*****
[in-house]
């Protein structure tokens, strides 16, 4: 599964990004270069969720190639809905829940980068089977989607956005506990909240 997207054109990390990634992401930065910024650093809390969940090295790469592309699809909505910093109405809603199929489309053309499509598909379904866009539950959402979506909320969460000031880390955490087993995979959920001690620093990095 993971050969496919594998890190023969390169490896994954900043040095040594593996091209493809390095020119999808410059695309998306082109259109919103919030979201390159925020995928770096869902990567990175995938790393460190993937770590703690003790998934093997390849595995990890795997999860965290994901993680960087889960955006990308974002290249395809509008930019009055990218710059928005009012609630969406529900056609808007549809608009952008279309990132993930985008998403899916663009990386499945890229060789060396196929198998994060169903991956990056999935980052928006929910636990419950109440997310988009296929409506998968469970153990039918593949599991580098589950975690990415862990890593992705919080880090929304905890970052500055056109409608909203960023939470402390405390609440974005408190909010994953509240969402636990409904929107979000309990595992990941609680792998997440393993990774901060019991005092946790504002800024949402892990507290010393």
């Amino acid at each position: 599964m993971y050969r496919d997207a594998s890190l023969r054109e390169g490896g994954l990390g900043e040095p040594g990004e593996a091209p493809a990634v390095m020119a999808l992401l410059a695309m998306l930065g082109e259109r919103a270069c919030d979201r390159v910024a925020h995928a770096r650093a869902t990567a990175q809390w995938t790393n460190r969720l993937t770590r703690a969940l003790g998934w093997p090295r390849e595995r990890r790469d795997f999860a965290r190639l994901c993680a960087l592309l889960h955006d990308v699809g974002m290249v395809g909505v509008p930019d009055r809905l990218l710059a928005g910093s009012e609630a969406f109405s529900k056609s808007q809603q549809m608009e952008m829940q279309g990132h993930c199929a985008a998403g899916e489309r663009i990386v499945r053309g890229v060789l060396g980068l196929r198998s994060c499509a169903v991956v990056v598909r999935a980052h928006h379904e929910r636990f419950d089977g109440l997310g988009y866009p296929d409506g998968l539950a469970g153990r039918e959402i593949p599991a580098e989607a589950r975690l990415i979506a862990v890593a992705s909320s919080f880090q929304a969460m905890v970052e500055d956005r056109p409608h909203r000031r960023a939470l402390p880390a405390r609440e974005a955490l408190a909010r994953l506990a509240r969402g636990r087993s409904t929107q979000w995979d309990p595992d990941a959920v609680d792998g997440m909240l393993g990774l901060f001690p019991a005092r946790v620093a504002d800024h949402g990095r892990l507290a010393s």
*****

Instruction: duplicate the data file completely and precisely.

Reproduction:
[in-house]
């Protein structure tokens, strides 16, 4: 599964990004270069969720190639809905829940980068089977989607956005506990909240 997207054109990390990634992401930065910024650093809390969940090295790469592309699809909505910093109405809603199929489309053309499509598909379904866009539950959402979506909320969460000031880390955490087993995979959920001690620093990095 993971050969496919594998890190023969390169490896994954900043040095040594593996091209493809390095020119999808410059695309998306082109259109919103919030979201390159925020995928770096869902990567990175995938790393460190993937770590703690003790998934093997390849595995990890795997999860965290994901993680960087889960955006990308974002290249395809509008930019009055990218710059928005009012609630969406529900056609808007549809608009952008279309990132993930985008998403899916663009990386499945890229060789060396196929198998994060169903991956990056999935980052928006929910636990419950109440997310988009296929409506998968469970153990039918593949599991580098589950975690990415862990890593992705919080880090929304905890970052500055056109409608909203960023939470402390405390609440974005408190909010994953509240969402636990409904929107979000309990595992990941609680792998997440393993990774901060019991005092946790504002800024949402892990507290010393």
């Amino acid at each position: 599964m993971y050969r496919d997207a594998s890190l023969r054109e390169g490896g994954l990390g900043e040095p040594g990004e593996a091209p493809a990634v390095m020119a999808l992401l410059a695309m998306l930065g082109e259109r919103a270069c919030d979201r390159v910024a925020h995928a770096r650093a869902t990567a990175q809390w995938t790393n460190r969720l993937t770590r703690a969940l003790g998934w093997p090295r390849e595995r990890r790469d795997f999860a965290r190639l994901c993680a960087l592309l889960h955006d990308v699809g974002m290249v395809g909505v509008p930019d009055r809905l990218l710059a928005g910093s009012e609630a969406f109405s529900k056609s808007q809603q549809m608009e952008m829940q279309g990132h993930c199929a985008a998403g899916e489309r663009i990386v499945r053309g890229v060789l060396g980068l196929r198998s994060c499509a169903v991956v990056v598909r999935a980052h928006h379904e929910r636990f419950d089977g109440l997310g988009y866009p296929d409506g998968l539950a469970g153990r039918e959402i593949p599991a580098e989607a589950r975690l990415i979506a862990v890593a992705s909320s919080f880090q929304a969460m905890v970052e500055d956005r056109p409608h909203r000031r960023a939470l402390p880390a405390r609440e974005a955490l408190a909010r994953l506990a509240r969402g636990r087993s409904t929107q979000w995979d309990p595992d990941a959920v609680d792998g997440m909240l393993g990774l901060f001690p019991a005092r946790v620093a504002d800024h949402g990095r892990l507290a010393s």